Severe storm in Texas knocked out power to 900,000 businesses and homes in Houston and blew out hundreds of office and hotel windows

Move fast thunderstorms struck southeast Texas on Thursday for the second time this month, killing at least four people, blowing out windows of high-rise buildings, toppling trees and damaging more than 900,000 homes and businesses in the region. The Houston area lost power.

Officials urged people to stay off the roads as many were impassable and traffic lights were expected to stay off overnight.

“Let’s stay home tonight. Don’t go to work tomorrow unless you are an essential worker. Stay home, take care of your children,” Houston Mayor John Whitmire said during an evening briefing. “Our first responders will be working around the clock.”

The mayor said four people died in the severe weather. Officials said at least two of the deaths were caused by falling trees and another was caused by a crane being blown away by strong winds.

Streets flooded, and trees and power lines were downed throughout the area. Whitmire said wind speeds reached 100 mph (160 km/h), “with some gusts.” He said the gusts were reminiscent of Hurricane Ike in 2008, which devastated the city.

Hundreds of windows at downtown hotels and office buildings were broken, glass was scattered across the streets below, and the state was sending Department of Public Safety officers to secure the area .

“Downtown is a mess,” Whitmire said.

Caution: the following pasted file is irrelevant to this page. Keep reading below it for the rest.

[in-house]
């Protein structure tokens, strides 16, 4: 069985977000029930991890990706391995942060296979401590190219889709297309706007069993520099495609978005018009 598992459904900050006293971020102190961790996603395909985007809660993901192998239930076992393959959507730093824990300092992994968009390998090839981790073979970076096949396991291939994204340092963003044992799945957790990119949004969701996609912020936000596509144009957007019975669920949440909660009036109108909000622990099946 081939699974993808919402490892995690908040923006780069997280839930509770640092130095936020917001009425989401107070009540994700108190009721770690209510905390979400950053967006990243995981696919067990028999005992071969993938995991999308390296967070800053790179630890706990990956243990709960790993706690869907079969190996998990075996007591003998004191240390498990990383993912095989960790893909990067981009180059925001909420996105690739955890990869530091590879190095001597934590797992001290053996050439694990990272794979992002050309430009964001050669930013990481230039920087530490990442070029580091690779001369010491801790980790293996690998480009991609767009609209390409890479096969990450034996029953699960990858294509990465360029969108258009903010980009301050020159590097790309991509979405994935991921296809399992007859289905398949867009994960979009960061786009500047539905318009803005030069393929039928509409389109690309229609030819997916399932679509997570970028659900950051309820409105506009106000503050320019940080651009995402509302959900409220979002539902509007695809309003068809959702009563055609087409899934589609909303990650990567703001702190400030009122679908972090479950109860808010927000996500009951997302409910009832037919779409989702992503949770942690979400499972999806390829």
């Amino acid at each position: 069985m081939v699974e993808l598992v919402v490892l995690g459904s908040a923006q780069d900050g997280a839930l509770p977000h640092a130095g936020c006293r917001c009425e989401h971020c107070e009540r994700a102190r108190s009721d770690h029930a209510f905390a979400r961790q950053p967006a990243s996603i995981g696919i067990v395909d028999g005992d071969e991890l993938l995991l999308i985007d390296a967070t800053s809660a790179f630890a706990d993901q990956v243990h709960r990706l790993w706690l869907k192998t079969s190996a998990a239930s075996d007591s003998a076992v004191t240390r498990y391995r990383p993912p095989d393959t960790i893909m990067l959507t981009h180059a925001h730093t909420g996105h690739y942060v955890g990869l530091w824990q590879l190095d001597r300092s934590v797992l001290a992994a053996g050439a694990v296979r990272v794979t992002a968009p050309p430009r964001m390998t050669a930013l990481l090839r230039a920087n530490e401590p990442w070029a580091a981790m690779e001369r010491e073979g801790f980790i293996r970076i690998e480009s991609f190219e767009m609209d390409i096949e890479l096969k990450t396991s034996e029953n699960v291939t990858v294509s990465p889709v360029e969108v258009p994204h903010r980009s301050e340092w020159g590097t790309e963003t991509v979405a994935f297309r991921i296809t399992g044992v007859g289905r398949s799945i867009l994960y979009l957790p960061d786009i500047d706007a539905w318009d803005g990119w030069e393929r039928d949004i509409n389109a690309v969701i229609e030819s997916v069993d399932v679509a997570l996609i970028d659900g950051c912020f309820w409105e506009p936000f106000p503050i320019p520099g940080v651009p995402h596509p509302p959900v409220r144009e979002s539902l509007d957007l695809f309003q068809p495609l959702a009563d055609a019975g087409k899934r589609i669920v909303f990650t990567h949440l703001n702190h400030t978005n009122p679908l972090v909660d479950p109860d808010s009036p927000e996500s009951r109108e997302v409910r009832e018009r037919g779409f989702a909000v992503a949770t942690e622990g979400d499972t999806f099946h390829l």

He added that there is a backlog of calls to 911 that first responders are working through.

At Minute Maid Park, home of the Houston Astros, the retractable roof was closed due to the storm. But the wind was so strong that it still blew rain into the stadium. Puddles formed on the outfield warning track, but the game against the Oakland Athletics was still played.

Houston Independent School District canceled classes Friday for about 400,000 students at all 274 schools.

The storm system moved quickly but flood watches and warnings remained for Houston and eastern areas. Severe storms moved into neighboring Louisiana and left more than 215,000 customers without power.

Flights were briefly grounded at Houston’s two major airports. Sustained winds reaching speeds of 60 mph (96 km/h) were recorded at Bush Intercontinental Airport.

According to, about 900,000 customers were without power in and around Harris County, which includes Houston. The county is home to more than 4.7 million people.

The problems also spread to the city’s suburbs, with emergency officials in neighboring Montgomery County describing damage to transmission lines as “catastrophic” and warning that power could be affected. enjoy for a few days.

Huge storm devastated the area in the first week of Mayleading to multiple rescues as the water rose, including several from the roofs of flooded homes.

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